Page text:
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Salty Mines


Salty Mines

From Pacific NW rigger turned Minista Chris Tutmark:

Greetings to all the Anarchists from sunny (today) France! Specifically Locmiquelic, which is just across the inlet from Lorient.

Lorient is the base for both Groupama 3  and Banque Populaire V, and both boats are here after their sprint across the Atlantic. Seeing Groupama or Banque Pop alone is quite impressive but seeing them both is truly awesome with them tied up on either side of the same pontoon. The boats reflect a different philosophy, with G3 being a smaller and simpler boat while Banque Pop is massive and has more complex systems, specifically the ability to cant the rig while G3’s is fixed. This is a similar system to DOGzilla except the rams on Banque Pop are buried in the floats, probably a good thing as it keeps them a little more out of the weather on a boat that doesn’t return to the dock each night. Both boats have curved dagger boards in the floats with systems to adjust the angle of attack while sailing. The one item that G3 does have is an interceptor system on the stern of the floats. It a relatively simple, line driven, setup which extends or retracts the plate below the float at the stern. The day after I saw them both on Tuesday,  G3s rig was out and the boat had been moved, likely for either mods or a refit before a Fall Round the World attempt.  

As cool as both of these boats are, they are not my reason for being here. That reason is to get some final work done on my Mini before the TransAt which starts on September 13. Overall things are coming along very well, I have been going through pretty much all the deck hardware and systems on the boat both inside and outside the boat. A big item I checked off was a system to secure the water jugs inside the boat. For the earlier season races, I only had to deal with at most 40 liters but for leg two of the TransAt it will be 100 liters plus an additional 9 liters of safety water and then up to 25 liters of optional water of I want to take it. Any way you slice it, it is a lot of water and weight to deal with and having had a 20 liter bottle hit me during an early season race it is important that these items are secure. Also, a big deal is the matter of food, leg one should be 9-11 days and leg two in the 20 day range so there is a fair amount of food to deal with. Fortunately I have liked most of the freeze dried I have tried and only had to break out  the hot sauce a few times to mask the feeling that I was eating cardboard. Also am consuming a lot of powered drink mix as it’s an easy source of calories and helps take the plastic taste out of the water from the jugs.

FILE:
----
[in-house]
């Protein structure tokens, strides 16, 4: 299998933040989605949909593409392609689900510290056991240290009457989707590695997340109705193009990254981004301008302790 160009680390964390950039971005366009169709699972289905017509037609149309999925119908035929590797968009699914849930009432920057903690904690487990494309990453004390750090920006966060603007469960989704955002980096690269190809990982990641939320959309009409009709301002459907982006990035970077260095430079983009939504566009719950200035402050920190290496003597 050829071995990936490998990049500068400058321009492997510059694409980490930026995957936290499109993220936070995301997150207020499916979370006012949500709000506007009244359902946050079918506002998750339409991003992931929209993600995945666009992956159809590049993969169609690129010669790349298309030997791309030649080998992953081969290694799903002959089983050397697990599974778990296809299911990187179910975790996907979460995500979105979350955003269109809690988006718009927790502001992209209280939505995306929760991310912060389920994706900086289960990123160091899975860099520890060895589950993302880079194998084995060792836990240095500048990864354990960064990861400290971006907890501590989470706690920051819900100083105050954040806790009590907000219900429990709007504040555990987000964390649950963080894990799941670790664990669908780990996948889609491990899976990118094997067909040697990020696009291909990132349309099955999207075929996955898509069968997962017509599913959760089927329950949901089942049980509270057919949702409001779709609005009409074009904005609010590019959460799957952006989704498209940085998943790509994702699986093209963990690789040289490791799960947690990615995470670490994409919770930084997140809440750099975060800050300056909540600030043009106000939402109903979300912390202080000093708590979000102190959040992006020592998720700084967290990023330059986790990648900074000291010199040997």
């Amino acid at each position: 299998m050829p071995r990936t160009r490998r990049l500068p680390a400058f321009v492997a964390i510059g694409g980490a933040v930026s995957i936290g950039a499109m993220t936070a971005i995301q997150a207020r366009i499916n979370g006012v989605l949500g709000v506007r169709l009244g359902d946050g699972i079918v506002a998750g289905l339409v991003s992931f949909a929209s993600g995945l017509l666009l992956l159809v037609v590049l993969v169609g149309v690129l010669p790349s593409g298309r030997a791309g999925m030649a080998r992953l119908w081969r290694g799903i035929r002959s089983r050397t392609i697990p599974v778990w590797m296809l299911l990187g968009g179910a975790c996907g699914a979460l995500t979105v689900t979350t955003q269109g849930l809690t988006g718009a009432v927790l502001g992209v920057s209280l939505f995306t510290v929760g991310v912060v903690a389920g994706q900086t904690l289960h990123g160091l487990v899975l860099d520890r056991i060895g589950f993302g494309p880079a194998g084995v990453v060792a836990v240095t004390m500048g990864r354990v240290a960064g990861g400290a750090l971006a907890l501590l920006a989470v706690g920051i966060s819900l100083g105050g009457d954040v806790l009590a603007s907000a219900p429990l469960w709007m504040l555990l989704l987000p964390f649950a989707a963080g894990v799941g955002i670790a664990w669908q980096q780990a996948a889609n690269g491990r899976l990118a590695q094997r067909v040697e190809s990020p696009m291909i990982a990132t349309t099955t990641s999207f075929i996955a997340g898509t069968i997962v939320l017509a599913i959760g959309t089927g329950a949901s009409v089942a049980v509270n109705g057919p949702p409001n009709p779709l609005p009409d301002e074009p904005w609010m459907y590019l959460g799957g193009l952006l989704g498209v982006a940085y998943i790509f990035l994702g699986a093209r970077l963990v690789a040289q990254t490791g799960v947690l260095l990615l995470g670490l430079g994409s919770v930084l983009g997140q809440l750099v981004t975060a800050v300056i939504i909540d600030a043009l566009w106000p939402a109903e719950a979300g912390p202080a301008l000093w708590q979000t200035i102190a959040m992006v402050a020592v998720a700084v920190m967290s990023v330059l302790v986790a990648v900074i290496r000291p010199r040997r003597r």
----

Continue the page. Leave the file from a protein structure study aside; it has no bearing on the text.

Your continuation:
I will be here for another week continuing to work on the boat and get some sailing in. After that the boat comes out of the water for the mandatory safety orange paint on the rudders, keel and a panel of the hull. Then the boat goes by road to La Rochelle where I will meet it on about the 2nd of September. All the competitors and boats are supposed to be in La Rochelle on the 4th with the race scheduled to start on Sunday the 13th.

Is still too early to have any idea what the weather will be like other than we’ll probably see some of almost everything. And it will probably be hot. Leg one goes from La Rochelle across the Bay of Biscay, around Finisterre and south to Funchal on Madeira. The second leg goes from Funchal through the NE Trades, Doldrums, and SE Trades to finish in Salvador, Brazil for a total of ~3400 miles.

While I haven’t been great is sending you updates, I have been regularly updating my blog ) and will work to keep SA up to date. Even here I am enjoying SA and all that it includes. Some of my favorite reads lately have been the AC thread and the continued efforts of some people to turn the FT 10 forum into a bile encrusted cesspool.

Good Times.
Chris

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